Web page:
TABLE 1______________________________________Parameter   Example 1            Example 3                     Example 5                            Example 6                                   Example 7______________________________________Easyprint ™  GW 3/4 3 3 3 3  ML 12/15 10/12 10/12 10/12 10/12  Print no toning no toning no toning no toning no toning  Virage ™  GW 3/4 3 3 3 3  ML 12/15 10/12 10/12 10/12 10/12  Print no toning no toning no toning no toning no toning______________________________________

Exposure, Developing and Copying Results of the Negative-working Plate

The negative-working printing plate is a digital thermographic printing plate DITP (Kodak Polychrome Graphics LLC). The plates have been cut to a size of 790×850 mm and exposed in the IR-exposure unit Trendsetter 3244 (from Creo/Heidelberg), using an energy of 7.5 W and a rotational speed of the drum of 165 rpm. The Kodak Professional Colorflow Strip (available from Eastman Kodak), which contains different elements for evaluating the quality of the copies, was used for imaging. Then the plates were treated at a temperature of 140° C. in a continuous oven (available from Techno Graphica) with a flow rate of 85 cm/min.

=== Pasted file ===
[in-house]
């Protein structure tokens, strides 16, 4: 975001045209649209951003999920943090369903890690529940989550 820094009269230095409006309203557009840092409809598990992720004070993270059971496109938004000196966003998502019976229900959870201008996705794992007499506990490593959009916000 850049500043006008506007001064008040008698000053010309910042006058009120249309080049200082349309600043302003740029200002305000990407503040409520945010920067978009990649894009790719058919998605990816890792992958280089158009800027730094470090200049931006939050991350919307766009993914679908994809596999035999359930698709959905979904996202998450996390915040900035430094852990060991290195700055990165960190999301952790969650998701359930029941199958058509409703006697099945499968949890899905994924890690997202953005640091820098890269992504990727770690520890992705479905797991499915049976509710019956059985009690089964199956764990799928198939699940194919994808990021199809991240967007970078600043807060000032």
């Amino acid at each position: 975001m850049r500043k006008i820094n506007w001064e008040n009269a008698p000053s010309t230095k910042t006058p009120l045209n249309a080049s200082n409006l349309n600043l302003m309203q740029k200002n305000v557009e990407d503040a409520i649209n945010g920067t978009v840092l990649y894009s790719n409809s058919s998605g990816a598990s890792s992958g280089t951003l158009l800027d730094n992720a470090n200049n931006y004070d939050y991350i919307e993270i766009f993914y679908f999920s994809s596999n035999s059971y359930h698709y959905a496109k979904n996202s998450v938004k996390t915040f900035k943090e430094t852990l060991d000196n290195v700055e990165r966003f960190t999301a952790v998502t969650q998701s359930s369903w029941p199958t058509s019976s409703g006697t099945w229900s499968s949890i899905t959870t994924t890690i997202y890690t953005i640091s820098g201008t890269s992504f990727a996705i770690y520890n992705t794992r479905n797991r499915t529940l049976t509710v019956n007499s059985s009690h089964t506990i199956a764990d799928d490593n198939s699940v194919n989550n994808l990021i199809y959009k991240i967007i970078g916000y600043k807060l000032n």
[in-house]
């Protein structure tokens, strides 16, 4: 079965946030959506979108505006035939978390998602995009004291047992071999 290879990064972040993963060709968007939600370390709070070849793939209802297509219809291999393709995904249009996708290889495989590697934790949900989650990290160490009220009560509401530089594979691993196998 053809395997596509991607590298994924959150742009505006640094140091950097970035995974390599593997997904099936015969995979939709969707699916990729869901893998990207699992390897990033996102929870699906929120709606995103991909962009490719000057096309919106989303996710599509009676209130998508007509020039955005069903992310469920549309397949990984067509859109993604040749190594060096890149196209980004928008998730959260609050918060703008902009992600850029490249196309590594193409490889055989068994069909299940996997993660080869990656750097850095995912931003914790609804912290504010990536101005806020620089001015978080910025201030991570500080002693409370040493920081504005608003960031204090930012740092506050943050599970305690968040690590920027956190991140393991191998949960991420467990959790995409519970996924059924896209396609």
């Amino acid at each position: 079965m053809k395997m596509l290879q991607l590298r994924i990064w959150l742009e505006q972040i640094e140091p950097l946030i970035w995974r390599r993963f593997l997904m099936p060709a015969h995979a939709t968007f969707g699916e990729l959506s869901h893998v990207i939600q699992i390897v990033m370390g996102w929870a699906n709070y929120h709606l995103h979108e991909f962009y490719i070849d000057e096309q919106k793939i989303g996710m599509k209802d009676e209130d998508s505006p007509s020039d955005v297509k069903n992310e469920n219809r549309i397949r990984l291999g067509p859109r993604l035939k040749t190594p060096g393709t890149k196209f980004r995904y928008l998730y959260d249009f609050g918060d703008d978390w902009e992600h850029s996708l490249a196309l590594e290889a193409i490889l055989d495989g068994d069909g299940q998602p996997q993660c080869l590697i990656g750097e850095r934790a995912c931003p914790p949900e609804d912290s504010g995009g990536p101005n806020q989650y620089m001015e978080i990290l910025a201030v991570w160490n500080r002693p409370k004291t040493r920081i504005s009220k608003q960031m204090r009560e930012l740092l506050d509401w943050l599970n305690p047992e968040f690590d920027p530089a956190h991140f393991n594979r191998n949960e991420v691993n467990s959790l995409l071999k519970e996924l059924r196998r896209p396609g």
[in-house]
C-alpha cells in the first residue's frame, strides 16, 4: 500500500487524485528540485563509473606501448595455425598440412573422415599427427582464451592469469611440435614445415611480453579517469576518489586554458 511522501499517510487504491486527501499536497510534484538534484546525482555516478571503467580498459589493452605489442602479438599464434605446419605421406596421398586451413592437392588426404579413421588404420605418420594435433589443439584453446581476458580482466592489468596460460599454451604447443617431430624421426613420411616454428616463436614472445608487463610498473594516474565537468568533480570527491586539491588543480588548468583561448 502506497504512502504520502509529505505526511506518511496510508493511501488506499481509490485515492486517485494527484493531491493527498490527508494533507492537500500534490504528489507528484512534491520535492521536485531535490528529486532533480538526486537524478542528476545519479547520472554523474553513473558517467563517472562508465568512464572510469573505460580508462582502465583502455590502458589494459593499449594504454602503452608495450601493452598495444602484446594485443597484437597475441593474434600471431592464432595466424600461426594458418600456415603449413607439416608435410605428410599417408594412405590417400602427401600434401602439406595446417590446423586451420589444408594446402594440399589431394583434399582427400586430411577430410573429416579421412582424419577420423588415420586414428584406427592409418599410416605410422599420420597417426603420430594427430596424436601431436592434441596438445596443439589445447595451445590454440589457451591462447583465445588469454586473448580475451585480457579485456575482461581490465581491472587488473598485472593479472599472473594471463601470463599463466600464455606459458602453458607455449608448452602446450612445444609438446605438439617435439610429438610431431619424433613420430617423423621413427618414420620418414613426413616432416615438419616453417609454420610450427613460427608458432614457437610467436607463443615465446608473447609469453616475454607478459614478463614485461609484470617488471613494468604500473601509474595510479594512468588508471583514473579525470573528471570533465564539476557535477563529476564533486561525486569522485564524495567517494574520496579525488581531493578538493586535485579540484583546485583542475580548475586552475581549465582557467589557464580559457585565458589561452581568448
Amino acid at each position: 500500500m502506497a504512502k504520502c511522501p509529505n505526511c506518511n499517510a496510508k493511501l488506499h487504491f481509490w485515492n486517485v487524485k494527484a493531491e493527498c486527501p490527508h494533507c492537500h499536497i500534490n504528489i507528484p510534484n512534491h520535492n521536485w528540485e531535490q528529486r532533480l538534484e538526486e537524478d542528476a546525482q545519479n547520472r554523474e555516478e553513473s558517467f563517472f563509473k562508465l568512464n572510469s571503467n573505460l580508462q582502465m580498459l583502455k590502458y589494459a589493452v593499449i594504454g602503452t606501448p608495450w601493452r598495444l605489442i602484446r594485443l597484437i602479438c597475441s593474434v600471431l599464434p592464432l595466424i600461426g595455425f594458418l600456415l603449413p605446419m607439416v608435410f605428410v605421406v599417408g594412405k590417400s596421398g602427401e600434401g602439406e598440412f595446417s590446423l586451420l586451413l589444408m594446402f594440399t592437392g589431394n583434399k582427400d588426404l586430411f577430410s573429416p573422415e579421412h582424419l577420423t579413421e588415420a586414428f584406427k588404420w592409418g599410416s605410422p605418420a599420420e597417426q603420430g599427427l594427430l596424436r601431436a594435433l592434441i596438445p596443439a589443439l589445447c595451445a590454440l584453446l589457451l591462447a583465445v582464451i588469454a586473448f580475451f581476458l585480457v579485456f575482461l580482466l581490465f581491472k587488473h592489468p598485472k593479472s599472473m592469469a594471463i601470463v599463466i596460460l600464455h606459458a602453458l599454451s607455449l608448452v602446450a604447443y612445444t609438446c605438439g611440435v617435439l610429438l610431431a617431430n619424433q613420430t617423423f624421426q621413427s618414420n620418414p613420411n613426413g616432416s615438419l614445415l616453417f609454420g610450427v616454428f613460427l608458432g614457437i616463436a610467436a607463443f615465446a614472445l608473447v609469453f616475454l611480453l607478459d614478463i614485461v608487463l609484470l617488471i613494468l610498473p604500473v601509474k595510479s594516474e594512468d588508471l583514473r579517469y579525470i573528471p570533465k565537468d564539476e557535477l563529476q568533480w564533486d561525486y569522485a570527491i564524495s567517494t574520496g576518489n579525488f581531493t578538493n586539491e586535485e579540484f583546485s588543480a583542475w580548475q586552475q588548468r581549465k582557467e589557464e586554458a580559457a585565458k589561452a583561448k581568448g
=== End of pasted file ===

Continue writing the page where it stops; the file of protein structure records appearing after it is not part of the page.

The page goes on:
A commercially available processor (Mercury 850; Kodak Polychrome Graphics LLC), equipped with an immersion type developing bath, a section for rinsing with water, and a gumming and a drying section, was used to develop the imagewise exposed plates after they had been cooled to room temperature. The processor was filled with 60 L of the appropriate developer. Separately, a container for the replenisher was attached from which a predetermined amount of replenisher per square meter of exposed plate was added to the developing bath via a pump.

The following other parameters were kept constant in all tests:

temperature of the developing bath (23±1)° C.

dwell time in the developer 25 sec

The activity of the developer was examined with the help of its conductivity and by titration of the amount of alkali. The conductivity of the developing bath and the content of alkali were monitored as described above.